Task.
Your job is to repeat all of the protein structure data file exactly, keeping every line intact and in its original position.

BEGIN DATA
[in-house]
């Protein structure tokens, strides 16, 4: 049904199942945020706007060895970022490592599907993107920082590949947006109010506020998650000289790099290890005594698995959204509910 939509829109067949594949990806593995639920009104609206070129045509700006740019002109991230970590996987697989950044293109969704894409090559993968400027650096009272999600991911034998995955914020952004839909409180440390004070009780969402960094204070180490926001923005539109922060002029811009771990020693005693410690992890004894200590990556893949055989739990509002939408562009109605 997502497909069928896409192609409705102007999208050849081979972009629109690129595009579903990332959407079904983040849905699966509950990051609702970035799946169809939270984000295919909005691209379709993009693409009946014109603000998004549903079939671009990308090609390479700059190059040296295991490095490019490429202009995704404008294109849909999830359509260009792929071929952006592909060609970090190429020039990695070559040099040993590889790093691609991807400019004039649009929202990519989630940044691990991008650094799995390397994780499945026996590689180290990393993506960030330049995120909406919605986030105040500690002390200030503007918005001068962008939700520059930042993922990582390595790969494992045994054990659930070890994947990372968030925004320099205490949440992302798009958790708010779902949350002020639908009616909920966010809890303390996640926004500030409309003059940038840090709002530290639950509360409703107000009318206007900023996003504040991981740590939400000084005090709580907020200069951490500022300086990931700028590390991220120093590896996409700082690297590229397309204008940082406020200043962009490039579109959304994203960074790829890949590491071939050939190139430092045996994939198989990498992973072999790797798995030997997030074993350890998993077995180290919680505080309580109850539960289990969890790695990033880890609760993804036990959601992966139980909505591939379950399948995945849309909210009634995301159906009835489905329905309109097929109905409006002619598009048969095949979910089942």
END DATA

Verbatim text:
[in-house]
């Protein structure tokens, strides 16, 4: 049904199942945020706007060895970022490592599907993107920082590949947006109010506020998650000289790099290890005594698995959204509910 939509829109067949594949990806593995639920009104609206070129045509700006740019002109991230970590996987697989950044293109969704894409090559993968400027650096009272999600991911034998995955914020952004839909409180440390004070009780969402960094204070180490926001923005539109922060002029811009771990020693005693410690992890004894200590990556893949055989739990509002939408562009109605 997502497909069928896409192609409705102007999208050849081979972009629109690129595009579903990332959407079904983040849905699966509950990051609702970035799946169809939270984000295919909005691209379709993009693409009946014109603000998004549903079939671009990308090609390479700059190059040296295991490095490019490429202009995704404008294109849909999830359509260009792929071929952006592909060609970090190429020039990695070559040099040993590889790093691609991807400019004039649009929202990519989630940044691990991008650094799995390397994780499945026996590689180290990393993506960030330049995120909406919605986030105040500690002390200030503007918005001068962008939700520059930042993922990582390595790969494992045994054990659930070890994947990372968030925004320099205490949440992302798009958790708010779902949350002020639908009616909920966010809890303390996640926004500030409309003059940038840090709002530290639950509360409703107000009318206007900023996003504040991981740590939400000084005090709580907020200069951490500022300086990931700028590390991220120093590896996409700082690297590229397309204008940082406020200043962009490039579109959304994203960074790829890949590491071939050939190139430092045996994939198989990498992973072999790797798995030997997030074993350890998993077995180290919680505080309580109850539960289990969890790695990033880890609760993804036990959601992966139980909505591939379950399948995945849309909210009634995301159906009835489905329905309109097929109905409006002619598009048969095949979910089942």